(Note: This is Part 12 of Dr. Wadhawan’s series on Complexity. All previous parts of the series can be accessed through the Related Posts list at the bottom of this article.)
According to one model of the origins of life, it is likely that life originated twice, with two separate kinds of organisms, one capable of metabolism without exact replication, and the other capable of replication without metabolism; at some stage the two features came together. Another model is that life originated with the emergence of RNA molecules which could act as both enzymes and self-replicators. In either case, the emergence of self-replicators also marked the first step towards the evolution of consciousness.
12.1 Freeman Dyson’s Dual-Origin Model for Life
Freeman John Dyson is a theoretical physicist and mathematician, well known for his work in quantum field theory, solid-state physics, and nuclear engineering. In 1949 he demonstrated the equivalence of the two formulations of quantum electrodynamics, one by Richard Feynman and the other by Julian Schwinger and Sin-Itiro Tomonaga. In 1985 he wrote a little book Origins of Life, in which he argued that metabolic reproduction and replication are logically separable propositions, and that natural selection does not require replication, at least for simple creatures. In higher-level life as seen today, reproduction of cells and replication of molecules occur together. But there is no reason to presume that this was always the case. According to Dyson, it is more likely that life originated twice, with two separate kinds of organisms, one capable of metabolism without exact replication, and the other capable of replication without metabolism. At some stage the two features came together. When replication and metabolism occurred in the same creature, natural selection as an agent for novelty became more vigorous.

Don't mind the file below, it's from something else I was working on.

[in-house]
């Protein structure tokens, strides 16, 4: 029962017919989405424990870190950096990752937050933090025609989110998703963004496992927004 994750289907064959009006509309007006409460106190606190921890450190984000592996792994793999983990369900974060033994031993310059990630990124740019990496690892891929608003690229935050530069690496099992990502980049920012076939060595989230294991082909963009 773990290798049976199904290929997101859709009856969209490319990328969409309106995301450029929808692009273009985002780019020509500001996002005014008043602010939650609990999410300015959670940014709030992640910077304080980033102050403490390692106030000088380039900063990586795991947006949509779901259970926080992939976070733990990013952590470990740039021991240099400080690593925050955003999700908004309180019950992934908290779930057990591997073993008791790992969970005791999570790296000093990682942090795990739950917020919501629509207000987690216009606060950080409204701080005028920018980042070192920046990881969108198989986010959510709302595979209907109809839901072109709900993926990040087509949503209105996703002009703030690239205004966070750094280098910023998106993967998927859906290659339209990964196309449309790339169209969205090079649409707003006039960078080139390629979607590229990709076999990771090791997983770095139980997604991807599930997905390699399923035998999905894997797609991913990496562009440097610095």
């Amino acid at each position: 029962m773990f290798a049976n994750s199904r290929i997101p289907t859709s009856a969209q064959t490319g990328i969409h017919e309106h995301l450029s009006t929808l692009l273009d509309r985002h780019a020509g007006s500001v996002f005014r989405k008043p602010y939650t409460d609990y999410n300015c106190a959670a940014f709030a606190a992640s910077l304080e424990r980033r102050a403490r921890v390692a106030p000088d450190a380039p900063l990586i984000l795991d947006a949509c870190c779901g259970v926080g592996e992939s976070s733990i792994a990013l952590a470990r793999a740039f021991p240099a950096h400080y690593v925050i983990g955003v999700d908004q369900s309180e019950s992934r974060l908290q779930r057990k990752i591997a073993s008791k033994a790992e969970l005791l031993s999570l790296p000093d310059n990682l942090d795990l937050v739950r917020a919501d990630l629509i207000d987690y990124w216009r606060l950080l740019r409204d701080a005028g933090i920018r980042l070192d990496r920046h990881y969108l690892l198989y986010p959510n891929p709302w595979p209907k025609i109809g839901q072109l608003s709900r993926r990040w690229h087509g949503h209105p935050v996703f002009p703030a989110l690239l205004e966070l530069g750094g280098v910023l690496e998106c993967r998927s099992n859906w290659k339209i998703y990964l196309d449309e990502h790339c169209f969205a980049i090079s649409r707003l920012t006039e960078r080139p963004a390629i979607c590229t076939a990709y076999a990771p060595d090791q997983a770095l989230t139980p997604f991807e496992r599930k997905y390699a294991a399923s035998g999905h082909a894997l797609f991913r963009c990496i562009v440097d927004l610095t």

Dyson acknowledged the influence of Erwin Schrödinger and John von Neumann on his work. Two other scientists whose work he used for proposing his dual-origin hypothesis for life were the chemists Manfred Eigen and Leslie Orgel. They had demonstrated that a solution of nucleotide monomers will, under suitable conditions in the laboratory, give rise to a nucleic-acid polymer molecule (RNA) which replicates and mutates and competes with its progeny for survival. For achieving this, Eigen used a polymerase enzyme, which was a protein catalyst extracted from a bacteriophage (the synthesis and replication of the RNA depends on the structural guidance provided by the enzyme). Orgel did something complementary to the experiment of Eigen. He made RNA grow out of nucleotide monomers by adding a template for the monomers to copy, but did not add a polymerase enzyme. Thus Eigen made RNA using an enzyme but no template, and Orgel made RNA using a template but no enzyme. Living cells use both templates and enzymes for making RNA. This pointed to a possible parasitic development of RNA-based life in an environment created by a pre-existing protein-based life.
Dyson also drew support and inspiration from the work of Lynn Margulis, who has been a major proponent of the idea that parasitism and symbiosis were the driving forces in the evolution of cellular complexity. [Symbiosis means a prolonged living arrangement or physical association among members of two or more different species. Levels of partner integration in symbiosis may vary in intimacy; and integration may be behavioural, metabolic, of gene products, or ‘genic.’]
Margulis has been hammering home the point that the main components of eukaryotic cells have descended from independent living creatures which ‘attacked’ the cells from outside. In due course, the attackers and the host evolved a relationship of mutual dependence and benefit. In stages, the erstwhile invading organisms became first chronic parasites, then symbiotic partners, and finally an indispensable part of the host. The evidence for this is that the molecular structures of mitochondria and chloroplasts are indeed very close to certain bacteria.
Margulis has marshalled evidence to argue that most of the big steps in cellular evolution were caused by parasites. And the nucleic acids were the oldest and the most successful cellular parasites. According to Dyson’s model, the original living creatures were cells with a metabolic apparatus directed by certain proteins (enzymes), which had no genetic appurtenances to start with. Such cells lacked the ability for exact replication, but could still grow and divide and reproduce themselves in an average statistical manner.
12.2 ATP and RNA